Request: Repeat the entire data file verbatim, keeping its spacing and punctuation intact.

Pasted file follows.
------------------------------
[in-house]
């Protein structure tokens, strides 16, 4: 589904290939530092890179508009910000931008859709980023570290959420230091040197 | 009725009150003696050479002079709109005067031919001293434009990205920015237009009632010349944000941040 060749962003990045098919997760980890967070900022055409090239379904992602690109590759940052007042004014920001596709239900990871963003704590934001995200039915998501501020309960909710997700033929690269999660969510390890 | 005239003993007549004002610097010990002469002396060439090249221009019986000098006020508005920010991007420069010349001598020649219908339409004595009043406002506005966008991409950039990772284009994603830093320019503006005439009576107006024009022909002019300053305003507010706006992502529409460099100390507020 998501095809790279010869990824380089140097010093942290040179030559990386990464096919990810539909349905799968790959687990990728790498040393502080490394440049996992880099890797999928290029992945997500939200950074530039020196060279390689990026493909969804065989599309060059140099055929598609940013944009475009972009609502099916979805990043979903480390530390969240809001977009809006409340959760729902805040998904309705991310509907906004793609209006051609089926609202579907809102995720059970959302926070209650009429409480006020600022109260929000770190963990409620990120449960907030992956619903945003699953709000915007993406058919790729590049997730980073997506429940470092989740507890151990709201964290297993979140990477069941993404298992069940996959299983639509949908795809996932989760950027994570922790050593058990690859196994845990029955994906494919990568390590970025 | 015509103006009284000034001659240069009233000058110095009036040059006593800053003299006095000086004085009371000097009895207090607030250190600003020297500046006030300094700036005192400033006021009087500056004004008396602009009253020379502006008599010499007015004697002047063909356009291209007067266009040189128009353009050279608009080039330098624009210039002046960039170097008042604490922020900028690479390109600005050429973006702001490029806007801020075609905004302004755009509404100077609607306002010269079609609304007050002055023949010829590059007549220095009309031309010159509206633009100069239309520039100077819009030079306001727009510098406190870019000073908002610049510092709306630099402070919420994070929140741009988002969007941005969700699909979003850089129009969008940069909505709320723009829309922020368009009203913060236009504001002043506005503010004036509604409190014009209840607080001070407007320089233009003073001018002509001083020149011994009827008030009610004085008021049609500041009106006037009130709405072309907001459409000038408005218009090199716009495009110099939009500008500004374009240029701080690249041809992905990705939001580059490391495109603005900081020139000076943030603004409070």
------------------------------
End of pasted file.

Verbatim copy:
[in-house]
């Protein structure tokens, strides 16, 4: 589904290939530092890179508009910000931008859709980023570290959420230091040197 | 009725009150003696050479002079709109005067031919001293434009990205920015237009009632010349944000941040 060749962003990045098919997760980890967070900022055409090239379904992602690109590759940052007042004014920001596709239900990871963003704590934001995200039915998501501020309960909710997700033929690269999660969510390890 | 005239003993007549004002610097010990002469002396060439090249221009019986000098006020508005920010991007420069010349001598020649219908339409004595009043406002506005966008991409950039990772284009994603830093320019503006005439009576107006024009022909002019300053305003507010706006992502529409460099100390507020 998501095809790279010869990824380089140097010093942290040179030559990386990464096919990810539909349905799968790959687990990728790498040393502080490394440049996992880099890797999928290029992945997500939200950074530039020196060279390689990026493909969804065989599309060059140099055929598609940013944009475009972009609502099916979805990043979903480390530390969240809001977009809006409340959760729902805040998904309705991310509907906004793609209006051609089926609202579907809102995720059970959302926070209650009429409480006020600022109260929000770190963990409620990120449960907030992956619903945003699953709000915007993406058919790729590049997730980073997506429940470092989740507890151990709201964290297993979140990477069941993404298992069940996959299983639509949908795809996932989760950027994570922790050593058990690859196994845990029955994906494919990568390590970025 | 015509103006009284000034001659240069009233000058110095009036040059006593800053003299006095000086004085009371000097009895207090607030250190600003020297500046006030300094700036005192400033006021009087500056004004008396602009009253020379502006008599010499007015004697002047063909356009291209007067266009040189128009353009050279608009080039330098624009210039002046960039170097008042604490922020900028690479390109600005050429973006702001490029806007801020075609905004302004755009509404100077609607306002010269079609609304007050002055023949010829590059007549220095009309031309010159509206633009100069239309520039100077819009030079306001727009510098406190870019000073908002610049510092709306630099402070919420994070929140741009988002969007941005969700699909979003850089129009969008940069909505709320723009829309922020368009009203913060236009504001002043506005503010004036509604409190014009209840607080001070407007320089233009003073001018002509001083020149011994009827008030009610004085008021049609500041009106006037009130709405072309907001459409000038408005218009090199716009495009110099939009500008500004374009240029701080690249041809992905990705939001580059490391495109603005900081020139000076943030603004409070």